Children and prediabetes

Due to the rise in childhood obesity, type 2 diabetes is becoming more common in children and adolescents. The ADA recommends prediabetes testing for children who are overweight or obese and who have at least two other risk factors for type 2 diabetes.

These other risk factors include:

  • Family history of type 2 diabetes.
  • Race. Children who are African-American, Hispanic or Native American are at higher risk.
  • Sex and age. Type 2 diabetes is more common among girls than boys. A diagnosis of childhood type 2 diabetes often occurs during puberty — as early as age 10.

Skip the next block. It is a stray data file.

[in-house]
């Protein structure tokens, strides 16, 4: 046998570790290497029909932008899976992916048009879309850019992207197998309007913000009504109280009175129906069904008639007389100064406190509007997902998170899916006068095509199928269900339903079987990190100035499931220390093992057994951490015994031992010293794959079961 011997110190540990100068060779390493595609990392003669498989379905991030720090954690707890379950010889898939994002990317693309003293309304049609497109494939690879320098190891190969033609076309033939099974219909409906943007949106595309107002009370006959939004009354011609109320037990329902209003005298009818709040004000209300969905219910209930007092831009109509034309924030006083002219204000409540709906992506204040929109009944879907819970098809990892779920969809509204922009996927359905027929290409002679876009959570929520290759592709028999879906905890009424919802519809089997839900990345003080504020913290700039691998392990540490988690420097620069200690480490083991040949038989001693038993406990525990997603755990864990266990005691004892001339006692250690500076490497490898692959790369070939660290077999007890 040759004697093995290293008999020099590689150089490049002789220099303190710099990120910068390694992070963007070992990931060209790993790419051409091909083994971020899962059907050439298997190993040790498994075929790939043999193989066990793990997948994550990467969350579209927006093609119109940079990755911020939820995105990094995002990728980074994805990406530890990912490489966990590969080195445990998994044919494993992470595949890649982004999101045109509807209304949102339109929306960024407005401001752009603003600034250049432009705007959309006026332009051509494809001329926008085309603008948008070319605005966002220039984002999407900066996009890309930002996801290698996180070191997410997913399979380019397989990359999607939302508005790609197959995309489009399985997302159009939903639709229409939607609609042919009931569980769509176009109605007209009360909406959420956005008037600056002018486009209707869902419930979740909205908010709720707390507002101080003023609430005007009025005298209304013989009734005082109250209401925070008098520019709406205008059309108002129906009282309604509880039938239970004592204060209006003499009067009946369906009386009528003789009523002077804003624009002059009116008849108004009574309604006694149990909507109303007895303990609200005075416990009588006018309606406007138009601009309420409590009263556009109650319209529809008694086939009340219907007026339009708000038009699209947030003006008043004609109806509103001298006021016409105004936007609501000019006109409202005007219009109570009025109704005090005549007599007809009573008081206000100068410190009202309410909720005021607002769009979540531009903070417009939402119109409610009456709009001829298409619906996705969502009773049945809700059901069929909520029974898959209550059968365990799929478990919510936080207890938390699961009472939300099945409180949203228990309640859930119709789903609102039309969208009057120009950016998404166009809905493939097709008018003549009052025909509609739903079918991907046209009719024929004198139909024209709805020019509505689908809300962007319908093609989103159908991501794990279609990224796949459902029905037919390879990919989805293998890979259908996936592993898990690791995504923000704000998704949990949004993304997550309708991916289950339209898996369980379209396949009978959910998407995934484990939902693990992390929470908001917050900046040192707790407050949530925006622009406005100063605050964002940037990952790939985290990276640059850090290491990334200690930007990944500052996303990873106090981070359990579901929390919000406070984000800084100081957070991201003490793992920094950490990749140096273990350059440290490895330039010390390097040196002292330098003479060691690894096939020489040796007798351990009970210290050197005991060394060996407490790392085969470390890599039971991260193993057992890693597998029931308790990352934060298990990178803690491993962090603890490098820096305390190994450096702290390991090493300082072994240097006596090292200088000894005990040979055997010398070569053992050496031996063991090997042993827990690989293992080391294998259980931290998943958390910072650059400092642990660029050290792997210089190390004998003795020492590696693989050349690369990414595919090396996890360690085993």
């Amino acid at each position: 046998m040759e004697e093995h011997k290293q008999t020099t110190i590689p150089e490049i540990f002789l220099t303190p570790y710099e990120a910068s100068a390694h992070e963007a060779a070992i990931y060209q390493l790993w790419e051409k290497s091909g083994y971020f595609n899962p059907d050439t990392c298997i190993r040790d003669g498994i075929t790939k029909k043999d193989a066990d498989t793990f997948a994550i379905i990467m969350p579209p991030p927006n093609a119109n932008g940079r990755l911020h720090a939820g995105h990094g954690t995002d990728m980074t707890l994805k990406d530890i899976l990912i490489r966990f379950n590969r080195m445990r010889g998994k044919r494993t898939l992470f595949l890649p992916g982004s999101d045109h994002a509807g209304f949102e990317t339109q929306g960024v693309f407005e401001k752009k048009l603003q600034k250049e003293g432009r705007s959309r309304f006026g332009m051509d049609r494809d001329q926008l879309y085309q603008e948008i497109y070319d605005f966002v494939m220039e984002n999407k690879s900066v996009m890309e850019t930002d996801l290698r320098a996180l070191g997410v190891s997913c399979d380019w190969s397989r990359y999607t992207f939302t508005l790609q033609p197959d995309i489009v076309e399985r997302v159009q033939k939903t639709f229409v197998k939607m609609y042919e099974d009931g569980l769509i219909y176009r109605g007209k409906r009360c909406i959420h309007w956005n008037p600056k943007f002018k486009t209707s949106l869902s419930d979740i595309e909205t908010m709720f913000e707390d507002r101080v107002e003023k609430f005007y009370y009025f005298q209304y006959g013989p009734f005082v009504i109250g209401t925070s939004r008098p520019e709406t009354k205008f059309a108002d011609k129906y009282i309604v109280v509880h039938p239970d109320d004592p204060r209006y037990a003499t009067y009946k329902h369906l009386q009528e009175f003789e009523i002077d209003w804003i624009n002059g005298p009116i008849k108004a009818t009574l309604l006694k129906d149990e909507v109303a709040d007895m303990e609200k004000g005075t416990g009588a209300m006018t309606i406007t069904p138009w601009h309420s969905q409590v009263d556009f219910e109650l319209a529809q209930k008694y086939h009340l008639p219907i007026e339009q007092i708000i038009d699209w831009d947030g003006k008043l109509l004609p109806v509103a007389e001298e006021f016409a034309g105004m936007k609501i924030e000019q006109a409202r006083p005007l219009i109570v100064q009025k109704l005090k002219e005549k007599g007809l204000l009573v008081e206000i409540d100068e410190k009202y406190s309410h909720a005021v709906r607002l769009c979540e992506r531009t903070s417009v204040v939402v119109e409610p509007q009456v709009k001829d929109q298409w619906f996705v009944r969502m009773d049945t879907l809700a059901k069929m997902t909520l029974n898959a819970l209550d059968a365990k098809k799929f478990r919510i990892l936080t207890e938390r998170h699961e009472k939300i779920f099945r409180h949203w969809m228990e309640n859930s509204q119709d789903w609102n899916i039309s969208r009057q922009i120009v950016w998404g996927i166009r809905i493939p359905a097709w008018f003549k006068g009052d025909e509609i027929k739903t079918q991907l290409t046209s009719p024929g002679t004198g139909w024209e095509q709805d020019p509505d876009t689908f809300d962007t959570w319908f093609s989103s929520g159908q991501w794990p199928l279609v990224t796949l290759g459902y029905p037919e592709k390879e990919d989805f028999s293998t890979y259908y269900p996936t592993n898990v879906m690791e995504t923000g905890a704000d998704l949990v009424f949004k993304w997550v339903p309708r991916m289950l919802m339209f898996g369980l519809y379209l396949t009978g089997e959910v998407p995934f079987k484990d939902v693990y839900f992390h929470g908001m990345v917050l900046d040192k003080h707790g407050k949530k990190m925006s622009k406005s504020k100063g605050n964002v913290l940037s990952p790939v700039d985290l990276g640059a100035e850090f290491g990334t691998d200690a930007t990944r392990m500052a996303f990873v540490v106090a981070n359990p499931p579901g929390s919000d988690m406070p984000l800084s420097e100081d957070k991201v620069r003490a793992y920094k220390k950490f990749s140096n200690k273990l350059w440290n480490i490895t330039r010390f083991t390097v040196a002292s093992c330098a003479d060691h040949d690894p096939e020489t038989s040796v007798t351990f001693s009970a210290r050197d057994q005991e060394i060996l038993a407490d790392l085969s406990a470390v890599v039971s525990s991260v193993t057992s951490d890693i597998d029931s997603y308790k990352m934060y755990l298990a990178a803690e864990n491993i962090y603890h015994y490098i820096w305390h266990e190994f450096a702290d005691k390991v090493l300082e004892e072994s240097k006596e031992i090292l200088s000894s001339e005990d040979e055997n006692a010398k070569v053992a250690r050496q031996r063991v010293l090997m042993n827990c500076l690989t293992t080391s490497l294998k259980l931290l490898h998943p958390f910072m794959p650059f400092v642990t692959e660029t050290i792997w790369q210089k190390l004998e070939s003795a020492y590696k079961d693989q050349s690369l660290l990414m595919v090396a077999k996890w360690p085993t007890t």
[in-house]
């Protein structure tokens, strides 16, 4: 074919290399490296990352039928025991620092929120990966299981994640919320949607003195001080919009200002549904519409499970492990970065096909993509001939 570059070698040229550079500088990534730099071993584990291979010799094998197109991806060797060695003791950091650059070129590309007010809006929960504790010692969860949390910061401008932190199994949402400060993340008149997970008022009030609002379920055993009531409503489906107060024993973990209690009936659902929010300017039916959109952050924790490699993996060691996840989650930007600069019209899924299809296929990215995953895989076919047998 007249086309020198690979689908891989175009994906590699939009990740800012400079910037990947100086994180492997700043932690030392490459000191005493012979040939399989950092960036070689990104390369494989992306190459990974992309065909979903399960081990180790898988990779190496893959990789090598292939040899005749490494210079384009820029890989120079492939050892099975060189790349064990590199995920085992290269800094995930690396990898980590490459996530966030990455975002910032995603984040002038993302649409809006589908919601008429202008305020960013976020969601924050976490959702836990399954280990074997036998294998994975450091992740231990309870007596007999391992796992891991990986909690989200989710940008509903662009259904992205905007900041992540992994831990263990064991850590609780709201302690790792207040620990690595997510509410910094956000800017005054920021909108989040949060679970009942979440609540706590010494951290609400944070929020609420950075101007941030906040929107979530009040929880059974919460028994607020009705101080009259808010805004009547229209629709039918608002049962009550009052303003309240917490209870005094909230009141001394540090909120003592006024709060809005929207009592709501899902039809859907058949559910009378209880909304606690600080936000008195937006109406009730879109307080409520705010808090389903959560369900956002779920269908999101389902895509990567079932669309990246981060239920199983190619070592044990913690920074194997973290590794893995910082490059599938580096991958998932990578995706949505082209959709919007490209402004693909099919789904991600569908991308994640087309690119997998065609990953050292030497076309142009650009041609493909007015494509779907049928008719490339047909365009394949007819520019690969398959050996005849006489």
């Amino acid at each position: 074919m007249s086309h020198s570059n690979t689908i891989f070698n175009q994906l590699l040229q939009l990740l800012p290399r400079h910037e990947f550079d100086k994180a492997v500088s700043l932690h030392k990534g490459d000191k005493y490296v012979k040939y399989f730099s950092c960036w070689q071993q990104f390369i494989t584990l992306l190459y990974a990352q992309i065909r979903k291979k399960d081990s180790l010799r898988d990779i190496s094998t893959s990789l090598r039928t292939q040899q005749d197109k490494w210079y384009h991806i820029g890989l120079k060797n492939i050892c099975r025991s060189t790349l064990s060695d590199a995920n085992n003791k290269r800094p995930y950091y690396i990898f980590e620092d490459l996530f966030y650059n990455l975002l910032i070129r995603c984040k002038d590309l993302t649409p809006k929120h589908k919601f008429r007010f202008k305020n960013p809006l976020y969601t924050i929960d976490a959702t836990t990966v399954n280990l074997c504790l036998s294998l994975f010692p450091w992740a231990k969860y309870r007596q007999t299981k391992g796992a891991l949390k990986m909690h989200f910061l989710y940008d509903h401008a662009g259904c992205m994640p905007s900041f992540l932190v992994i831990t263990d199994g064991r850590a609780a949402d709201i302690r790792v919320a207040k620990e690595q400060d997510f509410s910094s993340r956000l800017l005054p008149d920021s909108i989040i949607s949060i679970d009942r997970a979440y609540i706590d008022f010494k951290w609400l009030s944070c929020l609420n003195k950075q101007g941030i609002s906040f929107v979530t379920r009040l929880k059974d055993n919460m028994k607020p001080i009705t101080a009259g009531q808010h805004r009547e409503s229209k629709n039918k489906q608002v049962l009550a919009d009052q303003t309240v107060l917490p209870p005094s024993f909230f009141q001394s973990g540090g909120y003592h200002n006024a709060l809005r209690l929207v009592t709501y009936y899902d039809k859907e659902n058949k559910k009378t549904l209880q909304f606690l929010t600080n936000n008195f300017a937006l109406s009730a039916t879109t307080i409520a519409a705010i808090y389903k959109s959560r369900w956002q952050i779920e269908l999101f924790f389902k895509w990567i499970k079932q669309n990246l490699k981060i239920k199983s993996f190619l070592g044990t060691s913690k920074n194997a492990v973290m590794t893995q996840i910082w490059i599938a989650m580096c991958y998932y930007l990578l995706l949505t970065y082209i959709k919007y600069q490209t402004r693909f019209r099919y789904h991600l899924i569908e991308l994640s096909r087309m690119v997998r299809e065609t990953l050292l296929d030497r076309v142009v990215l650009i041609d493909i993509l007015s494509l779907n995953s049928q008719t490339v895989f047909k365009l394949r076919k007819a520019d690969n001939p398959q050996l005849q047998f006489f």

• Low birth weight.
  • Being born to a mother who had gestational diabetes.

The ranges of blood sugar level considered normal, prediabetic and diabetic are the same for children and adults.

Children who have prediabetes should be tested annually for type 2 diabetes — or more often if the child experiences a change in weight or develops signs or symptoms of diabetes, such as increased thirst, increased urination, fatigue or blurred vision.

 

TREATMENT

Healthy lifestyle choices can help you bring your blood sugar level back to normal, or at least keep it from rising toward the levels seen in type 2 diabetes.

To prevent prediabetes from progressing to type 2 diabetes, try to:

  • Eat healthy foods. Choose foods low in fat and calories and high in fiber. Focus on fruits, vegetables and whole grains. Strive for variety to help you achieve your goals without compromising taste or nutrition.
  • Be more active. Aim for 30 to 60 minutes of moderate physical activity most days of the week.